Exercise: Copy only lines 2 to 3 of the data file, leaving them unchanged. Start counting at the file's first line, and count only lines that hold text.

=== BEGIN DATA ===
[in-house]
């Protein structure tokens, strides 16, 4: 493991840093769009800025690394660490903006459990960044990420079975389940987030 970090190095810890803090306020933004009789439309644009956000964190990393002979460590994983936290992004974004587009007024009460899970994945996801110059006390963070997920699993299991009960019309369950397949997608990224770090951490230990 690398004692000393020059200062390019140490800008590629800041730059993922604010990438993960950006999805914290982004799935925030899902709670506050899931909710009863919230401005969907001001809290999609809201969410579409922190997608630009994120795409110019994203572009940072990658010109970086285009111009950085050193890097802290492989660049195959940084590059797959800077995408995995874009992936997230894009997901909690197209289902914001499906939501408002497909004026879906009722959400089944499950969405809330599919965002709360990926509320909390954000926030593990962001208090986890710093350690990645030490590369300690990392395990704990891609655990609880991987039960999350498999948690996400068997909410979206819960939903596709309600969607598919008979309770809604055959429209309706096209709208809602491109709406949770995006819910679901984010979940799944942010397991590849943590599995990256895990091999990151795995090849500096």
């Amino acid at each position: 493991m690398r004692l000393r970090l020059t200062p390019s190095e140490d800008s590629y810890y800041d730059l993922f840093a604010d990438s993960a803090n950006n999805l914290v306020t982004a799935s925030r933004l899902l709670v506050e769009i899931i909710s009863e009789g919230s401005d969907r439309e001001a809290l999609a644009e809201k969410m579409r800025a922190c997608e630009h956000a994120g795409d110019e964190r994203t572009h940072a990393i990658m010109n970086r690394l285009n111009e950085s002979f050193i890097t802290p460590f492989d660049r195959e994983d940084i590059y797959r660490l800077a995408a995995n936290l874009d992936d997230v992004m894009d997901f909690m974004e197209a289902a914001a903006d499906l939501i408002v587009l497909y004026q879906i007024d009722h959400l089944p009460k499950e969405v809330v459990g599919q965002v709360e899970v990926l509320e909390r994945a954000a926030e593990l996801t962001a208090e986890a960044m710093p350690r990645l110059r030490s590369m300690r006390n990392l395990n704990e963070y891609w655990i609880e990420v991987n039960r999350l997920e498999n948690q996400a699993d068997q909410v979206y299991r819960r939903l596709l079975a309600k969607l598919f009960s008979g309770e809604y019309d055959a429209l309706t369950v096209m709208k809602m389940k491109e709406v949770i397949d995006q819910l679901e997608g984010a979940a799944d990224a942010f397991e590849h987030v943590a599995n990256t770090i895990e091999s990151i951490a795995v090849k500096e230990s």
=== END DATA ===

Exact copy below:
């Protein structure tokens, strides 16, 4: 493991840093769009800025690394660490903006459990960044990420079975389940987030 970090190095810890803090306020933004009789439309644009956000964190990393002979460590994983936290992004974004587009007024009460899970994945996801110059006390963070997920699993299991009960019309369950397949997608990224770090951490230990 690398004692000393020059200062390019140490800008590629800041730059993922604010990438993960950006999805914290982004799935925030899902709670506050899931909710009863919230401005969907001001809290999609809201969410579409922190997608630009994120795409110019994203572009940072990658010109970086285009111009950085050193890097802290492989660049195959940084590059797959800077995408995995874009992936997230894009997901909690197209289902914001499906939501408002497909004026879906009722959400089944499950969405809330599919965002709360990926509320909390954000926030593990962001208090986890710093350690990645030490590369300690990392395990704990891609655990609880991987039960999350498999948690996400068997909410979206819960939903596709309600969607598919008979309770809604055959429209309706096209709208809602491109709406949770995006819910679901984010979940799944942010397991590849943590599995990256895990091999990151795995090849500096």
């Amino acid at each position: 493991m690398r004692l000393r970090l020059t200062p390019s190095e140490d800008s590629y810890y800041d730059l993922f840093a604010d990438s993960a803090n950006n999805l914290v306020t982004a799935s925030r933004l899902l709670v506050e769009i899931i909710s009863e009789g919230s401005d969907r439309e001001a809290l999609a644009e809201k969410m579409r800025a922190c997608e630009h956000a994120g795409d110019e964190r994203t572009h940072a990393i990658m010109n970086r690394l285009n111009e950085s002979f050193i890097t802290p460590f492989d660049r195959e994983d940084i590059y797959r660490l800077a995408a995995n936290l874009d992936d997230v992004m894009d997901f909690m974004e197209a289902a914001a903006d499906l939501i408002v587009l497909y004026q879906i007024d009722h959400l089944p009460k499950e969405v809330v459990g599919q965002v709360e899970v990926l509320e909390r994945a954000a926030e593990l996801t962001a208090e986890a960044m710093p350690r990645l110059r030490s590369m300690r006390n990392l395990n704990e963070y891609w655990i609880e990420v991987n039960r999350l997920e498999n948690q996400a699993d068997q909410v979206y299991r819960r939903l596709l079975a309600k969607l598919f009960s008979g309770e809604y019309d055959a429209l309706t369950v096209m709208k809602m389940k491109e709406v949770i397949d995006q819910l679901e997608g984010a979940a799944d990224a942010f397991e590849h987030v943590a599995n990256t770090i895990e091999s990151i951490a795995v090849k500096e230990s």